Talk:Immobilarity

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Fair use rationale for Image:Raekwon immobilarity.jpg[edit]

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Image:Raekwon immobilarity.jpg is being used on this article. I notice the image page specifies that the image is being used under fair use but there is no explanation or rationale as to why its use in this Wikipedia article constitutes fair use. In addition to the boilerplate fair use template, you must also write out on the image description page a specific explanation or rationale for why using this image in each article is consistent with fair use.

Please go to the image description page and edit it to include a fair use rationale. Using one of the templates at Wikipedia:Fair use rationale guideline is an easy way to insure that your image is in compliance with Wikipedia policy, but remember that you must complete the template. Do not simply insert a blank template on an image page.

If there is other other fair use media, consider checking that you have specified the fair use rationale on the other images used on this page. Note that any fair use images uploaded after 4 May, 2006, and lacking such an explanation will be deleted one week after they have been uploaded, as described on criteria for speedy deletion. If you have any questions please ask them at the Media copyright questions page. Thank you.BetacommandBot 23:56, 5 June 2007 (UTC)

USA Today review[edit]

Transcription using Google News Advanced News Archive Search. USA Today (Jones, Steve. 4.D. November 9, 1999) review of Immobilarity (1999):

RAP: Raekwon, Immobilarity ( * * * 1/2) While most artists fret over the dreaded sophomore jinx, few carry a burden like Raekwon's in following his remarkable, groundbreaking debut from 1995, Only Built 4 Cuban Linx. But the Wu-Tang Clan's Chef not only shrugs off the pressure, he ladles up another sonic delight. He shows off his versatility and virtuosity on tracks such as the lyrically acrobatic 100 Rounds, the hard-driving revenge tale Yayo and the blazing Power. And while fellow Clan members Masta Killah and Method Man drop in for cameos, Raekwon ventures away from the Wu-Tang safety net of The RZA's production and tries on a number of new beat masters for size. That effort not only freshens his sound; it also pushes him to elevate his game.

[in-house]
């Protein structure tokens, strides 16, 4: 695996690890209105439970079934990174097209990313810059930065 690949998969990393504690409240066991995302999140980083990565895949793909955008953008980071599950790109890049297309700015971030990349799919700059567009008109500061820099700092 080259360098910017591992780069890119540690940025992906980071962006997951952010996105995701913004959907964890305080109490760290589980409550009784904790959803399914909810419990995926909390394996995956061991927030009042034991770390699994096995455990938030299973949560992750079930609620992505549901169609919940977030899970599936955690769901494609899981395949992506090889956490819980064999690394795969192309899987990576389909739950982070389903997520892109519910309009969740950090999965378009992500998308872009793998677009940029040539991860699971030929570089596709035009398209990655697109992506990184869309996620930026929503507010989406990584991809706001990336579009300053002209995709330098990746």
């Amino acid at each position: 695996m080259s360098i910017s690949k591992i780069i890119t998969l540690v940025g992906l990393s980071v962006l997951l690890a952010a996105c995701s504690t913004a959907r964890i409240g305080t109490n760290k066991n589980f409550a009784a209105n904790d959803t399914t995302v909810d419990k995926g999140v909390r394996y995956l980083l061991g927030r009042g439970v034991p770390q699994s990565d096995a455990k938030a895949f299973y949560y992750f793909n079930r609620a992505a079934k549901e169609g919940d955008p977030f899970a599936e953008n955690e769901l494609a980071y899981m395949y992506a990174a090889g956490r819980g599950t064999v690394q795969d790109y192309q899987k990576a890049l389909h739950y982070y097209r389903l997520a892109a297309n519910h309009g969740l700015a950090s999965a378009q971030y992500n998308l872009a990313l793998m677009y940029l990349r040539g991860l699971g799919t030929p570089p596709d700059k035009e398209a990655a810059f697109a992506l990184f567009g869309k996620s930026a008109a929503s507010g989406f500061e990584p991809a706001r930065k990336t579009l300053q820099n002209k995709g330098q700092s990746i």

— Steve Jones

Dan56 (talk) 23:52, 21 September 2009 (UTC)

Chicago Sun-Times review[edit]

Transcription using Google News Advanced News Archive Search. Chicago Sun-Times (Kyles, Kyra. 13. January 9, 2000) review of Immobilarity (1999):

Not only is the term "immobilarity" pure nonsense, but this hodgepodge album has no real rhyme nor reason, with disparate references to mob action and Shaolin lore. It's a travesty to hear the Wu Tang warrior who once served up dishes such as "Ice Cream," "Criminology" and the spine-tingling "Glaciers of Ice" waste wondrous lyrics over these tacky beats. The RZA's razor-sharp influences are sorely missed on "Yae Yo," "Casablanca" and "Jury." Raekwon's new producers never measure up to the exotic instrumental strains that dominated his first solo project. The monotonous melodies of "Immobilarity" sound like samples from the "Goodfellas" soundtrack. The disc's best cuts go directly against the Wu Tang grain of subtle samples and odd instrumentals. "Raw," the surprisingly pop-sounding "Pop S- - - and "Forecast" merit praise, despite their club sound.

— Kyra Kyles

Dan56 (talk) 00:04, 22 September 2009 (UTC)